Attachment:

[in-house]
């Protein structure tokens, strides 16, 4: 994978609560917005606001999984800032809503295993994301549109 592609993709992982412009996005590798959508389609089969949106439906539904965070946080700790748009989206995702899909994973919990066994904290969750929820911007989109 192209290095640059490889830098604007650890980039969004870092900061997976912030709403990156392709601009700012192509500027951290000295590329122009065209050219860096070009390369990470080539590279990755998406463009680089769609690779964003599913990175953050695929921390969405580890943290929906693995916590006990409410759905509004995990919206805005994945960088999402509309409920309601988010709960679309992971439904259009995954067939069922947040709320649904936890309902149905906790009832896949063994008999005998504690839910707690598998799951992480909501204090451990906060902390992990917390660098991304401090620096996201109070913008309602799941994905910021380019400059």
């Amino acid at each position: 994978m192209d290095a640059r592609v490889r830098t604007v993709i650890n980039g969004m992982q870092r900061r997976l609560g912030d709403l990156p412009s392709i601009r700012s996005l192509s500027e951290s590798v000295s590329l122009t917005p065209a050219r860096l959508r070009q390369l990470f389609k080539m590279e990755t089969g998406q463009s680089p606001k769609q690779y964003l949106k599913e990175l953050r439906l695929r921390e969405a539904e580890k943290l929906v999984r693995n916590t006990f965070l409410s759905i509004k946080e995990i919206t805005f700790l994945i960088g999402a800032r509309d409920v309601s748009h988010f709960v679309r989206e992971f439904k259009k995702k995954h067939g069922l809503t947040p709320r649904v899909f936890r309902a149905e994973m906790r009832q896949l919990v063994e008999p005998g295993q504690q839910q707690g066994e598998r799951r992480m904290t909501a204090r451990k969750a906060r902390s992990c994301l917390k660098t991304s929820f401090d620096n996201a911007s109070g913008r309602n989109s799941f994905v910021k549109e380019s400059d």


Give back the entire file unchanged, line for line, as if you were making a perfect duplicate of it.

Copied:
[in-house]
């Protein structure tokens, strides 16, 4: 994978609560917005606001999984800032809503295993994301549109 592609993709992982412009996005590798959508389609089969949106439906539904965070946080700790748009989206995702899909994973919990066994904290969750929820911007989109 192209290095640059490889830098604007650890980039969004870092900061997976912030709403990156392709601009700012192509500027951290000295590329122009065209050219860096070009390369990470080539590279990755998406463009680089769609690779964003599913990175953050695929921390969405580890943290929906693995916590006990409410759905509004995990919206805005994945960088999402509309409920309601988010709960679309992971439904259009995954067939069922947040709320649904936890309902149905906790009832896949063994008999005998504690839910707690598998799951992480909501204090451990906060902390992990917390660098991304401090620096996201109070913008309602799941994905910021380019400059």
């Amino acid at each position: 994978m192209d290095a640059r592609v490889r830098t604007v993709i650890n980039g969004m992982q870092r900061r997976l609560g912030d709403l990156p412009s392709i601009r700012s996005l192509s500027e951290s590798v000295s590329l122009t917005p065209a050219r860096l959508r070009q390369l990470f389609k080539m590279e990755t089969g998406q463009s680089p606001k769609q690779y964003l949106k599913e990175l953050r439906l695929r921390e969405a539904e580890k943290l929906v999984r693995n916590t006990f965070l409410s759905i509004k946080e995990i919206t805005f700790l994945i960088g999402a800032r509309d409920v309601s748009h988010f709960v679309r989206e992971f439904k259009k995702k995954h067939g069922l809503t947040p709320r649904v899909f936890r309902a149905e994973m906790r009832q896949l919990v063994e008999p005998g295993q504690q839910q707690g066994e598998r799951r992480m904290t909501a204090r451990k969750a906060r902390s992990c994301l917390k660098t991304s929820f401090d620096n996201a911007s109070g913008r309602n989109s799941f994905v910021k549109e380019s400059d």